https://speculatingcanada.wordpress.com/2012/09/15/interview-with-nancy-kilpatrick/

 

Paul Marlowe:

“If I can depart from the standards of civil debate for a moment, I would suggest that in a country where anti-intellectualism is on the rise – where anyone interested in technology or SF is branded a geek, and where a political leader such as Stéphane Dion can be discredited amongst the public by being called “professor” by that weird gang of mediocrities, cranks, embarrassing amateurs, control-freaks, spin-doctors, and corporate sock-puppets comprising the Government – the question facing Canadian SF is: how many of us want to think?”

“It’s probably premature to begin identifying what, if anything, differentiates Canadian from international steampunk. If its popularity survives for more years, then a comparison might be worthwhile. In some ways, the real history of Canada is kind of like an alternate history of the United States – we were the part of British North America that chose to stay British. Those who didn’t want to become republican Americans came here as Loyalists.

“Once you get past the superficial bric-a-brac of steampunk that is common in books from various countries, the Canadian angle has interesting opportunities, since it places the reader in North America, and yet also in the greatest multinational empire that has ever been.

“For a writer of fiction, the fluid, evolving nature of the empire that Canada was a member of provides plenty of opportunities to imagine what it might have become, for better or worse, had its evolution proceeded differently.”

“Not being a scholar of Canadian SF, I don’t know if my forecast would be any better than those of Environment Canada since their budget cuts. It looks like SF will continue to be sidelined, culturally, for the foreseeable future, since there’s a sort of literary apartheid in Canada (as in other countries), which places SF down in the lowest class where it can be disenfranchised by excluding it from the grants, prizes, reviews,  media attention, and the rest of the grease and hot air that lets the literary machine chug along, hoisting books out of the shadows and into the public eye.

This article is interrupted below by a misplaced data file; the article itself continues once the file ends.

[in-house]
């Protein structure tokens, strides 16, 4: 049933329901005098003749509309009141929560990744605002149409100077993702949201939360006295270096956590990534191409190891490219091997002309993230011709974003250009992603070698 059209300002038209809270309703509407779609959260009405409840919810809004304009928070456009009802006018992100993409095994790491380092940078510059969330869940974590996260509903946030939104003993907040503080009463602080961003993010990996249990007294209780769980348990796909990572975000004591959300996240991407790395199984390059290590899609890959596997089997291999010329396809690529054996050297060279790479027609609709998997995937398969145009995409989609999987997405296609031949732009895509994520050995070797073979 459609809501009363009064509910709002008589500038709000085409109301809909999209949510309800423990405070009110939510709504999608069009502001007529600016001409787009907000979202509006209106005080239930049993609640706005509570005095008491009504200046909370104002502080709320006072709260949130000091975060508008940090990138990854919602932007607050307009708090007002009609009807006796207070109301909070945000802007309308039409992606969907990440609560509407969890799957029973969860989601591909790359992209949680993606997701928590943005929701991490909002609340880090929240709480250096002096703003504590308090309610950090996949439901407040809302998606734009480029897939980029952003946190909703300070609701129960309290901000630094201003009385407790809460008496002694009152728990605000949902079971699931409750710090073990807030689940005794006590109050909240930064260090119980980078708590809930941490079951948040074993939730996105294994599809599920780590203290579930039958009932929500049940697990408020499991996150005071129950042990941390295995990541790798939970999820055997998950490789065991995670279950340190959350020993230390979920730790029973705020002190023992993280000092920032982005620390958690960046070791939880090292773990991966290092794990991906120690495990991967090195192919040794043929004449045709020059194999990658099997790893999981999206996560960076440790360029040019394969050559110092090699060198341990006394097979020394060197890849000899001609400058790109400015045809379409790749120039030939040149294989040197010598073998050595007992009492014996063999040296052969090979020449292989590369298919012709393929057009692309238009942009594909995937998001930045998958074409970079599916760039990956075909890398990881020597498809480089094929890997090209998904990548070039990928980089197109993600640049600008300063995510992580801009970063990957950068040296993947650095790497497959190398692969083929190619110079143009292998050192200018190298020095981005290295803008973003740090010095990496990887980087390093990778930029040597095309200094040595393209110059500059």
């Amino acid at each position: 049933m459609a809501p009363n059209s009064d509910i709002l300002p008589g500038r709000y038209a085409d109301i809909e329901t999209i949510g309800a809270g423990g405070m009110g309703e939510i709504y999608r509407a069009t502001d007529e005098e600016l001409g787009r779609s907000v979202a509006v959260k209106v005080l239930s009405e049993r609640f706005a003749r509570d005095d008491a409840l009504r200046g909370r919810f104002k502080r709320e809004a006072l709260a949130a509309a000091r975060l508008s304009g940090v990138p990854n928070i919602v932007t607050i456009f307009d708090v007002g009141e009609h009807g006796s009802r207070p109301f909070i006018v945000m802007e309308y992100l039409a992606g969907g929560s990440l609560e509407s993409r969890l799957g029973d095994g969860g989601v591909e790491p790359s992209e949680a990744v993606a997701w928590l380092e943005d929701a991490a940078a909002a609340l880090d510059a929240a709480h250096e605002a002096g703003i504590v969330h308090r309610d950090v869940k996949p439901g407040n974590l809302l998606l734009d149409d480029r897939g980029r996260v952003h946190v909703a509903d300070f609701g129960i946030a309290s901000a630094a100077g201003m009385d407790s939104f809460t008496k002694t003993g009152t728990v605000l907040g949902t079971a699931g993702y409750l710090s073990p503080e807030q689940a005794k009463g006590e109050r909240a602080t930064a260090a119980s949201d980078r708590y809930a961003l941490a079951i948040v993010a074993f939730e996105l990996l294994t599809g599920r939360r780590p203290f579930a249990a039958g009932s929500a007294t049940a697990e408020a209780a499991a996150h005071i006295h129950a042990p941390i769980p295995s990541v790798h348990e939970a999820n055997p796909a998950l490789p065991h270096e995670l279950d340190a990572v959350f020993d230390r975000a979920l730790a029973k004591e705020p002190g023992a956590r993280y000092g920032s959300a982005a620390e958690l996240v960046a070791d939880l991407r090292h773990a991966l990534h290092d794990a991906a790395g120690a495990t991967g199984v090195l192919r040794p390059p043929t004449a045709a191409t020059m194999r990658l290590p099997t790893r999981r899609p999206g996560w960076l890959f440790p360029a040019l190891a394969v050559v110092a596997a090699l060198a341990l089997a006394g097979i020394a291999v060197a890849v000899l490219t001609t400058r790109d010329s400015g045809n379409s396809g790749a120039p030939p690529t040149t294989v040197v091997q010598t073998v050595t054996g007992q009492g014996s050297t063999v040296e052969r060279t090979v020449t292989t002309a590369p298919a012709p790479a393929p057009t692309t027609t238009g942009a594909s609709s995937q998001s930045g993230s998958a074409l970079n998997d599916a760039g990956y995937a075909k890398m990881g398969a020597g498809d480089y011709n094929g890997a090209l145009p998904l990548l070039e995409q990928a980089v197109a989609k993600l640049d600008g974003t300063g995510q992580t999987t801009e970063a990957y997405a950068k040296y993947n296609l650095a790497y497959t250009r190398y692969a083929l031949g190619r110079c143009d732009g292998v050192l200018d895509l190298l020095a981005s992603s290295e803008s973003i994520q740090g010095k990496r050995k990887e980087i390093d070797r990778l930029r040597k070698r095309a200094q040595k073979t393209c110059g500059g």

“Some countries, perhaps, do a bit better than Canada. In the US, where every stage of the Lit Cycle from writing to reviewing to award-giving isn’t subsidized by a federal or provincial ministry of official culture, there seems to be an acknowledgement that literature consists of something beyond self-conscious nation building, lyrical tales of suicide on the prairies during the Great Depression, and other dismally “realistic” but morally uplifting fare. Coincidentally, the US also has a huge SF publishing industry, attracting writers from, among other countries, Canada. And there’s probably a reason why writers like Sir Terry Pratchett appear in the UK, and not in Canada. Despite there being the same tendency to pretentious literary cliques in the UK as we have here, Pratchett was knighted (the equivalent of a Companion of the Order of Canada), his works have been performed as stage plays, as TV programmes, and on the BBC, and he won this year’s Wodehouse Prize (equivalent of the Leacock Medal, but with more pigs and champagne). Writing SF requires imagination, but I’m not sure that I have enough to imagine a Canadian fantasy writer being similarly celebrated by his or her country.